Home, Asia, Europe, North America, Latin America and Caribbean, Oceania, News, Sitemap

Home / Articles (WORLD) / ILGA panel at 2nd UNHCR session
loading map..


anonymous contributorWritten anonymously. (English)
anonymous contributorWritten anonymously. (French)


tagged with: policy making
The ECOSOC panel at the UN
ILGA panel at 2nd UNHCR session

in WORLD, 13/12/2006

The Coalition Gaie et Lesbienne du Québec at ECOSOC

The "Coalition Gaie et Lesbienne du Québec" (Gay and Lesbian Coalition of Quebec) is a federation in Quebec, and we have nearly the same background as ILGA-Europe.
Consequently, I think we had an excellent file to set out before the United Nations.

I will present what we experienced when we went to New York to answer the questions of the Committee members in May 2005. I will not deal with the questions they asked us, but I would really like to mention one point: you can't imagine the difficulties we had to go to New York. It was not because of the flight schedule, but because of the numerous times the United Nations lost our file, the numerous times they lost our e-mails. Curiously, whereas those who were sent copies of our e-mails received them, the originals were not received at the United Nations. I must thus thank the Canadian Delegation for the pressure they put on the United Nations to finally receive our e-mails.

And I appreciate the atmosphere here today, because I must say that the last time I was seated in a United Nations room the atmosphere was much more tense. I was trained as a lawyer; and I now know exactly how a witness feels when he is interviewed by a lawyer - except that I was interviewed by fifty persons instead of one.

The wait was long. With Rosanna Flamer-Caldera, we arrived on Tuesday; and we were told, hour after hour, that it would be our turn very soon. But our call was always delayed. Thanks to pressure by the German and Canadian Delegations and others, we were called on Friday at the end of the afternoon, although they wanted to make us wait the whole following week. Of course, this "spare" time allowed us to see how it worked with the other organizations: the atmosphere was light and friendly, and people were well treated.

But when it was our turn, when they were looking at us, when they were asking us questions, I can guarantee that it was diametrically different. In Quebec, there is an idiom saying: "l'ambiance était à couper au couteau" (the atmosphere could have been cut with a knife). Actually, the atmosphere could have been cut with a big knife; the tension was unbearable.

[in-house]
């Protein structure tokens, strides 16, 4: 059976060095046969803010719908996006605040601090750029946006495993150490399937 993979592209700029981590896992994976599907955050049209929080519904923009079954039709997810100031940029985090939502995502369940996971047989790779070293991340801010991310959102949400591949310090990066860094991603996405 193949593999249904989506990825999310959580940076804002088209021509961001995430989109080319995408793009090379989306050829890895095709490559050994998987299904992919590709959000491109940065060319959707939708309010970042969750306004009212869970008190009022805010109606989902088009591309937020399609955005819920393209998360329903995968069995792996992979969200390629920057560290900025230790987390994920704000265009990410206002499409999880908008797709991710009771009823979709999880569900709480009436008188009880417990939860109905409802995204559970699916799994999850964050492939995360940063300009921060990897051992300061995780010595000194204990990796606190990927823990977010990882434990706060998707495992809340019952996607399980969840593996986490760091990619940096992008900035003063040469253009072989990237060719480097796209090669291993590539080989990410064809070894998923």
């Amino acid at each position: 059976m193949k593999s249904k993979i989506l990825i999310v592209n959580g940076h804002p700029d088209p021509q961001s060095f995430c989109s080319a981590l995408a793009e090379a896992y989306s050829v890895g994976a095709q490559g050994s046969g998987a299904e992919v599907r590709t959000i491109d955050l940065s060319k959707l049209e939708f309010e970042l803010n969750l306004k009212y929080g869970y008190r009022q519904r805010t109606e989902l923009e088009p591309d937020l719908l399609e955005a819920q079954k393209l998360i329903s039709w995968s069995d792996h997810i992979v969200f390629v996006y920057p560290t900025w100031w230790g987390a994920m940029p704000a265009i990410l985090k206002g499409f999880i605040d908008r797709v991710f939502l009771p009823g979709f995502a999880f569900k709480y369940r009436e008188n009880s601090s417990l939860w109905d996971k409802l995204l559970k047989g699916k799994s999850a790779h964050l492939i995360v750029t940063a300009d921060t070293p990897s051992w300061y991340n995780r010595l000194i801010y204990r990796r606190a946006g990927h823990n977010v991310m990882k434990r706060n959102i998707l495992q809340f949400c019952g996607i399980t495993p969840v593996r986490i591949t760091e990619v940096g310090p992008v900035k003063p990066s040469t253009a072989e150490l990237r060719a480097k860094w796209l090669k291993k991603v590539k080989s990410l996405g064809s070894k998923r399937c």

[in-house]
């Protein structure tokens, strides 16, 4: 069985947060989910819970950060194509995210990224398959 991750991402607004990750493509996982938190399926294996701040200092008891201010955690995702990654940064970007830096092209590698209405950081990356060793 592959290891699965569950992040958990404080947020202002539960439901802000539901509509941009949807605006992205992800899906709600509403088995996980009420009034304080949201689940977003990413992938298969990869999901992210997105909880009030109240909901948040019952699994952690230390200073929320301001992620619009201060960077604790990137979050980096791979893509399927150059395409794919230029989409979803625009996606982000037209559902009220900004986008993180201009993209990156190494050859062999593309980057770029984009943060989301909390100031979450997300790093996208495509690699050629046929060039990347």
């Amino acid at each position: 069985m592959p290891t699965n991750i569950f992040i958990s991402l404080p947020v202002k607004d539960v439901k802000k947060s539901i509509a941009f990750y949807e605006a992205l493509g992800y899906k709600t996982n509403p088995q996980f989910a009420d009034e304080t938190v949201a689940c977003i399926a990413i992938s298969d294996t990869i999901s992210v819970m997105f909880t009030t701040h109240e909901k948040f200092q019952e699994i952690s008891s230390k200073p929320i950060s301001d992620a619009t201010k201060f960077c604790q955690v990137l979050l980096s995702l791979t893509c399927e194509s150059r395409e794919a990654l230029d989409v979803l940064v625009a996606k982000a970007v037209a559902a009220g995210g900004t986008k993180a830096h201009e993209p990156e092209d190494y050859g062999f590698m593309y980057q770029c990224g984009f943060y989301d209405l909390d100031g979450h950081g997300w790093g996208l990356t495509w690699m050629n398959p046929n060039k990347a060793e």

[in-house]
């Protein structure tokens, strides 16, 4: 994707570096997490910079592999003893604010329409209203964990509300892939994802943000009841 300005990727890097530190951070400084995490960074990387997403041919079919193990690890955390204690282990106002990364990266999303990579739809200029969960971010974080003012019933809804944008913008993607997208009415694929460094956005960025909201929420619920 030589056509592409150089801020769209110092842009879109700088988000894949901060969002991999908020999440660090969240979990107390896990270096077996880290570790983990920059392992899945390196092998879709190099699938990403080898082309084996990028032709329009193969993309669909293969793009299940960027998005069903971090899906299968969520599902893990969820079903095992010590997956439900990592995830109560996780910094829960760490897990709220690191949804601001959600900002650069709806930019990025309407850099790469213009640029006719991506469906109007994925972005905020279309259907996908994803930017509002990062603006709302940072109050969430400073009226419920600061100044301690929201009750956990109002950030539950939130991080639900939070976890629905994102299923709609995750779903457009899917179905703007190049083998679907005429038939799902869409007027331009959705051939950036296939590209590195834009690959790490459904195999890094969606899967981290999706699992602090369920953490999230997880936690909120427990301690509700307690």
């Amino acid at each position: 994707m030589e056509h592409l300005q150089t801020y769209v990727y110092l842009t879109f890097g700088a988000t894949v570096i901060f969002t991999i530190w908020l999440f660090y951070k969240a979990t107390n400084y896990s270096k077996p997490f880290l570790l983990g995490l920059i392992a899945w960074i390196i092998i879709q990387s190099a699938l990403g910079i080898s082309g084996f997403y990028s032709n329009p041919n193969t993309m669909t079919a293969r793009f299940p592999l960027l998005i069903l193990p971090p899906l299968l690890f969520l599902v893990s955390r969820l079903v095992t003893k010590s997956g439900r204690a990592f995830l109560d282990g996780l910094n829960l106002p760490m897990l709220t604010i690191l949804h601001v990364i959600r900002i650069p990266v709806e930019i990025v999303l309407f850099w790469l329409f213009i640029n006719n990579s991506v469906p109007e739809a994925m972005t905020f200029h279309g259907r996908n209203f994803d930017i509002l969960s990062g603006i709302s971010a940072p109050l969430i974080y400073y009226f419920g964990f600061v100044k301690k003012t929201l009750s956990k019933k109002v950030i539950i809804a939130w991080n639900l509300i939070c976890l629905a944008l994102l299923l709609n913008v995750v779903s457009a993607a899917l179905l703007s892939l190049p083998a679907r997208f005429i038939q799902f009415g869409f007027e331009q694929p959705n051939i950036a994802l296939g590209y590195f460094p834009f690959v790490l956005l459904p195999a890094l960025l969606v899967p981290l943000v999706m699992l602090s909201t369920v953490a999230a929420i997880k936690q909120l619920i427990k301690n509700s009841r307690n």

I would like to draw your attention to the type of question they asked us. The United Nations' language is obviously always very polite, but what we would be interested in will be what was behind the questions. First of all, despite the presence of translators' services in the room and our presence that Friday afternoon to answer their questions, they asked us - but only us - to provide written answers on the next Monday morning.

They asked us questions on our alleged encouragement of people to be gay, notably in Iran, such as: "Don't you consider yourself as encouraging people to be gay?"; and on the putting in danger of these people: "Considering lesbians and gays are a high-risk population for AIDS, – they included lesbians, fully convinced that this situation was true – don't you consider that you put this population in danger in promoting homosexuality?" They, obviously, talked about child welfare; the number of questions on pedophilia was unbelievable. They asked us a lot of questions about religion too, like: "What would we do to bypass religious duties?"

Whereas we introduced ourselves as a national organization with international implications, they tried to prove that we will work at an international level by going directly to sort out the situation in the concerned countries. They made lots of efforts to get our members list, to try to know if we were ever employing foreign citizens on the ground, what they do there, how they work, in particular in Iran and in several African countries. In a word, they wanted to prove that we were not a national organization but an international one and, therefore, that our actions were illegal. They wanted to make sure as well that we were an open-to-cultural-diversity organization, which may have permitted them to get even with us if we were not.

Lastly, I would like to insist on the fact that the atmosphere which prevailed there was probably the worst I have ever had to deal with. I have had to deal with some hostile environments, but never that sort. And, furthermore, not only the Committee members, but all the people who were present created this environment. For instance, I can assure you that the Holy See representative, who spent the whole week seated in the room, was not there to listen to the other presentations, but definitely to attend our examination. I do say "examination," because usually these presentations are opportunities to meet the Committee members and explain to them what we can do - but, in our case, we really feel like it was a trial.

Moreover, Committee members gave us lots of time to express ourselves; but I think they wanted to make sure that we could not say that we have not been heard. We have certainly been heard - but it does not necessarily mean that they listened to us.

Thank you.

Yvan Lapointe
Lesbian and Gay Coalition of Quebec
Bookmark and Share